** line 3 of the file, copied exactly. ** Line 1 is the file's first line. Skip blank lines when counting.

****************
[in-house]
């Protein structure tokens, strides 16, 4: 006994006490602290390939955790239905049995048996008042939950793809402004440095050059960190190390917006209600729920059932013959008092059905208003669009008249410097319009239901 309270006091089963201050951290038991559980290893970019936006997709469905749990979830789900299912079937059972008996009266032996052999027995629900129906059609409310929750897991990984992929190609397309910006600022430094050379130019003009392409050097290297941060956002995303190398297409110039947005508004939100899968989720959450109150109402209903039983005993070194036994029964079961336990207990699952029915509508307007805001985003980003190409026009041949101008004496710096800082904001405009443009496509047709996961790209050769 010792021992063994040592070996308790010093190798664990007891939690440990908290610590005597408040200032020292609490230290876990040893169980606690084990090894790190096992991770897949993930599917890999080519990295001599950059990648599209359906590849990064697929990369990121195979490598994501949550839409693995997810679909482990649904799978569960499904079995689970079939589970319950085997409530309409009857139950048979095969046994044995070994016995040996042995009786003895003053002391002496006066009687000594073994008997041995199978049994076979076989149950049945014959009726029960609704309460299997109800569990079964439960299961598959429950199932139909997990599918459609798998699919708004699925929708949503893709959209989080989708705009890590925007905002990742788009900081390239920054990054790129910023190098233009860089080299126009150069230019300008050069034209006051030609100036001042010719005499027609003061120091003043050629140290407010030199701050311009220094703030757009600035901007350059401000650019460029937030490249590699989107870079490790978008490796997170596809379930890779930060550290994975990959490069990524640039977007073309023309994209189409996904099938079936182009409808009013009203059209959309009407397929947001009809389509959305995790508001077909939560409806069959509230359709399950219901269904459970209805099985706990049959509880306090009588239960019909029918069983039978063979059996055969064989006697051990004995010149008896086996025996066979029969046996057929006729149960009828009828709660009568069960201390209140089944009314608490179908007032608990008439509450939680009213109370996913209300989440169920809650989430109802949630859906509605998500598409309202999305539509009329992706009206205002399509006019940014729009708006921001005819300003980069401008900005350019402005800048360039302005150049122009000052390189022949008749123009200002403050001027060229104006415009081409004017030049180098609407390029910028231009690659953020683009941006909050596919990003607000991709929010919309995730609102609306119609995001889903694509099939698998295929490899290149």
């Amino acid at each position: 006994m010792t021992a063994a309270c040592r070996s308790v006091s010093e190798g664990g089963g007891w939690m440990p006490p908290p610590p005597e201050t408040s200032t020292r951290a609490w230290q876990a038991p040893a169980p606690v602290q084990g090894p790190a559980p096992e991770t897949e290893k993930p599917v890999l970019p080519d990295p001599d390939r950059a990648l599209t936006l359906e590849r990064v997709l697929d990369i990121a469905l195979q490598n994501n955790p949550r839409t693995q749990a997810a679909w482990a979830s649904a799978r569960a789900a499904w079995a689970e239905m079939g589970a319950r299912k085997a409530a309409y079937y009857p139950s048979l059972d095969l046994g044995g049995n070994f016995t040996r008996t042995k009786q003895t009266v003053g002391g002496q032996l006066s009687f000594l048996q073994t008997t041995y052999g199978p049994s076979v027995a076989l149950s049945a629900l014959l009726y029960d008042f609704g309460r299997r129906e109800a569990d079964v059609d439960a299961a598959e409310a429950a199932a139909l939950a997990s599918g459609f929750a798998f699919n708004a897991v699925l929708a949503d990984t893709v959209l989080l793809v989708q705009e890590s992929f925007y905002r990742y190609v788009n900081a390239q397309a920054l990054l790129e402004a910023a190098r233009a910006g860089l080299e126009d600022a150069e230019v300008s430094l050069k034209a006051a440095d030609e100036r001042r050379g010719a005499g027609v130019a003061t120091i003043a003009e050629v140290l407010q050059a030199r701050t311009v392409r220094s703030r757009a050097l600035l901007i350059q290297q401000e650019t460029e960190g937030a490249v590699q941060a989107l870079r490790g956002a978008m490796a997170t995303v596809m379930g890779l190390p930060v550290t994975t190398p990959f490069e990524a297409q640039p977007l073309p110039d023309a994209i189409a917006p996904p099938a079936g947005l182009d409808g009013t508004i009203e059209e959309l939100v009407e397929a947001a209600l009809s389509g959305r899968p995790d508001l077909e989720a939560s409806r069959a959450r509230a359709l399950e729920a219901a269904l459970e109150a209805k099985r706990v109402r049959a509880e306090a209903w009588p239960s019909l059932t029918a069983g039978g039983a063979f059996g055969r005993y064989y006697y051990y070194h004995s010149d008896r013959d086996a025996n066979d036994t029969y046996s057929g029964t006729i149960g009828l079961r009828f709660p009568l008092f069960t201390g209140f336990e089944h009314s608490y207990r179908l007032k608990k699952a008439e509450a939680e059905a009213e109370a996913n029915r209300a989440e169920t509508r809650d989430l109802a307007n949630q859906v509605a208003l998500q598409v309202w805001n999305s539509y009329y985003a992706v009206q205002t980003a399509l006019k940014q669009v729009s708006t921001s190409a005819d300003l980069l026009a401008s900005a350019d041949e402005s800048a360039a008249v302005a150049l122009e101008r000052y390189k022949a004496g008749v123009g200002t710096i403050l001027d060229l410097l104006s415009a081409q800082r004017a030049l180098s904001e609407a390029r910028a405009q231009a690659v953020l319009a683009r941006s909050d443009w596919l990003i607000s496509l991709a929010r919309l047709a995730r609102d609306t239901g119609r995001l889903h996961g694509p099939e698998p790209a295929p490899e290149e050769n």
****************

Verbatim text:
């Amino acid at each position: 006994m010792t021992a063994a309270c040592r070996s308790v006091s010093e190798g664990g089963g007891w939690m440990p006490p908290p610590p005597e201050t408040s200032t020292r951290a609490w230290q876990a038991p040893a169980p606690v602290q084990g090894p790190a559980p096992e991770t897949e290893k993930p599917v890999l970019p080519d990295p001599d390939r950059a990648l599209t936006l359906e590849r990064v997709l697929d990369i990121a469905l195979q490598n994501n955790p949550r839409t693995q749990a997810a679909w482990a979830s649904a799978r569960a789900a499904w079995a689970e239905m079939g589970a319950r299912k085997a409530a309409y079937y009857p139950s048979l059972d095969l046994g044995g049995n070994f016995t040996r008996t042995k009786q003895t009266v003053g002391g002496q032996l006066s009687f000594l048996q073994t008997t041995y052999g199978p049994s076979v027995a076989l149950s049945a629900l014959l009726y029960d008042f609704g309460r299997r129906e109800a569990d079964v059609d439960a299961a598959e409310a429950a199932a139909l939950a997990s599918g459609f929750a798998f699919n708004a897991v699925l929708a949503d990984t893709v959209l989080l793809v989708q705009e890590s992929f925007y905002r990742y190609v788009n900081a390239q397309a920054l990054l790129e402004a910023a190098r233009a910006g860089l080299e126009d600022a150069e230019v300008s430094l050069k034209a006051a440095d030609e100036r001042r050379g010719a005499g027609v130019a003061t120091i003043a003009e050629v140290l407010q050059a030199r701050t311009v392409r220094s703030r757009a050097l600035l901007i350059q290297q401000e650019t460029e960190g937030a490249v590699q941060a989107l870079r490790g956002a978008m490796a997170t995303v596809m379930g890779l190390p930060v550290t994975t190398p990959f490069e990524a297409q640039p977007l073309p110039d023309a994209i189409a917006p996904p099938a079936g947005l182009d409808g009013t508004i009203e059209e959309l939100v009407e397929a947001a209600l009809s389509g959305r899968p995790d508001l077909e989720a939560s409806r069959a959450r509230a359709l399950e729920a219901a269904l459970e109150a209805k099985r706990v109402r049959a509880e306090a209903w009588p239960s019909l059932t029918a069983g039978g039983a063979f059996g055969r005993y064989y006697y051990y070194h004995s010149d008896r013959d086996a025996n066979d036994t029969y046996s057929g029964t006729i149960g009828l079961r009828f709660p009568l008092f069960t201390g209140f336990e089944h009314s608490y207990r179908l007032k608990k699952a008439e509450a939680e059905a009213e109370a996913n029915r209300a989440e169920t509508r809650d989430l109802a307007n949630q859906v509605a208003l998500q598409v309202w805001n999305s539509y009329y985003a992706v009206q205002t980003a399509l006019k940014q669009v729009s708006t921001s190409a005819d300003l980069l026009a401008s900005a350019d041949e402005s800048a360039a008249v302005a150049l122009e101008r000052y390189k022949a004496g008749v123009g200002t710096i403050l001027d060229l410097l104006s415009a081409q800082r004017a030049l180098s904001e609407a390029r910028a405009q231009a690659v953020l319009a683009r941006s909050d443009w596919l990003i607000s496509l991709a929010r919309l047709a995730r609102d609306t239901g119609r995001l889903h996961g694509p099939e698998p790209a295929p490899e290149e050769n």